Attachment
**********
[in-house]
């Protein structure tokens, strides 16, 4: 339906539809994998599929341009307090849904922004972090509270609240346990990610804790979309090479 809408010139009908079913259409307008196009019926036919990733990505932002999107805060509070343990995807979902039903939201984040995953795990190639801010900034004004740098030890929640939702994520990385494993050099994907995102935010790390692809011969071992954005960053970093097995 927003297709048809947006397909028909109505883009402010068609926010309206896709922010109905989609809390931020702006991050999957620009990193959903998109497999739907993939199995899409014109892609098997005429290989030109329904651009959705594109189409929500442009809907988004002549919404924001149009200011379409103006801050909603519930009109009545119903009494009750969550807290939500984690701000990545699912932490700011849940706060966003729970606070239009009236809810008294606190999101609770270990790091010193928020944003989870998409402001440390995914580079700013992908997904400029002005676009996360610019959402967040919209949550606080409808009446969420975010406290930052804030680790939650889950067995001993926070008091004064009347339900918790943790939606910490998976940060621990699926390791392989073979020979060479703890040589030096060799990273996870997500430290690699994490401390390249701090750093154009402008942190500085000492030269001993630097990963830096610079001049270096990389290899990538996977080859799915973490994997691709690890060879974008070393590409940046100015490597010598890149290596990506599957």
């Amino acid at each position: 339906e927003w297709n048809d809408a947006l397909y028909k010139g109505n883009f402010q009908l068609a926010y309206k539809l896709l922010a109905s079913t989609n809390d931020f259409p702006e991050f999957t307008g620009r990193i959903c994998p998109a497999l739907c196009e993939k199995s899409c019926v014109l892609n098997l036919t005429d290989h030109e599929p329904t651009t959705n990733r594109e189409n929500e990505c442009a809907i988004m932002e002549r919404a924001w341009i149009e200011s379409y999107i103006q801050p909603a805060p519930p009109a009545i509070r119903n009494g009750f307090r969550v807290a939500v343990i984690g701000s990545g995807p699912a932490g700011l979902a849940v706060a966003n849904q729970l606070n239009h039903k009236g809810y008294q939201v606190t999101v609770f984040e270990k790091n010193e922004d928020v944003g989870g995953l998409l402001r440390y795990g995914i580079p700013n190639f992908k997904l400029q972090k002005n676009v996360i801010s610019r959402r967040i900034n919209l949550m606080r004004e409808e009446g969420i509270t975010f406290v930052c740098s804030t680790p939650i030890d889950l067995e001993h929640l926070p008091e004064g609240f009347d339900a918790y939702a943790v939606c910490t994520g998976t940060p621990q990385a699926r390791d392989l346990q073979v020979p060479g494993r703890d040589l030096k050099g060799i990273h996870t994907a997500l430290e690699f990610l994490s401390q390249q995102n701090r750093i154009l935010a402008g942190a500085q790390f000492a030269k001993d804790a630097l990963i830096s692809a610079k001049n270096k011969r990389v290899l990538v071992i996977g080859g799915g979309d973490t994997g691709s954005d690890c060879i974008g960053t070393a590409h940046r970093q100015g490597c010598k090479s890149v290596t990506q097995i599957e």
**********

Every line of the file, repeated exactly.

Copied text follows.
[in-house]
């Protein structure tokens, strides 16, 4: 339906539809994998599929341009307090849904922004972090509270609240346990990610804790979309090479 809408010139009908079913259409307008196009019926036919990733990505932002999107805060509070343990995807979902039903939201984040995953795990190639801010900034004004740098030890929640939702994520990385494993050099994907995102935010790390692809011969071992954005960053970093097995 927003297709048809947006397909028909109505883009402010068609926010309206896709922010109905989609809390931020702006991050999957620009990193959903998109497999739907993939199995899409014109892609098997005429290989030109329904651009959705594109189409929500442009809907988004002549919404924001149009200011379409103006801050909603519930009109009545119903009494009750969550807290939500984690701000990545699912932490700011849940706060966003729970606070239009009236809810008294606190999101609770270990790091010193928020944003989870998409402001440390995914580079700013992908997904400029002005676009996360610019959402967040919209949550606080409808009446969420975010406290930052804030680790939650889950067995001993926070008091004064009347339900918790943790939606910490998976940060621990699926390791392989073979020979060479703890040589030096060799990273996870997500430290690699994490401390390249701090750093154009402008942190500085000492030269001993630097990963830096610079001049270096990389290899990538996977080859799915973490994997691709690890060879974008070393590409940046100015490597010598890149290596990506599957």
């Amino acid at each position: 339906e927003w297709n048809d809408a947006l397909y028909k010139g109505n883009f402010q009908l068609a926010y309206k539809l896709l922010a109905s079913t989609n809390d931020f259409p702006e991050f999957t307008g620009r990193i959903c994998p998109a497999l739907c196009e993939k199995s899409c019926v014109l892609n098997l036919t005429d290989h030109e599929p329904t651009t959705n990733r594109e189409n929500e990505c442009a809907i988004m932002e002549r919404a924001w341009i149009e200011s379409y999107i103006q801050p909603a805060p519930p009109a009545i509070r119903n009494g009750f307090r969550v807290a939500v343990i984690g701000s990545g995807p699912a932490g700011l979902a849940v706060a966003n849904q729970l606070n239009h039903k009236g809810y008294q939201v606190t999101v609770f984040e270990k790091n010193e922004d928020v944003g989870g995953l998409l402001r440390y795990g995914i580079p700013n190639f992908k997904l400029q972090k002005n676009v996360i801010s610019r959402r967040i900034n919209l949550m606080r004004e409808e009446g969420i509270t975010f406290v930052c740098s804030t680790p939650i030890d889950l067995e001993h929640l926070p008091e004064g609240f009347d339900a918790y939702a943790v939606c910490t994520g998976t940060p621990q990385a699926r390791d392989l346990q073979v020979p060479g494993r703890d040589l030096k050099g060799i990273h996870t994907a997500l430290e690699f990610l994490s401390q390249q995102n701090r750093i154009l935010a402008g942190a500085q790390f000492a030269k001993d804790a630097l990963i830096s692809a610079k001049n270096k011969r990389v290899l990538v071992i996977g080859g799915g979309d973490t994997g691709s954005d690890c060879i974008g960053t070393a590409h940046r970093q100015g490597c010598k090479s890149v290596t990506q097995i599957e």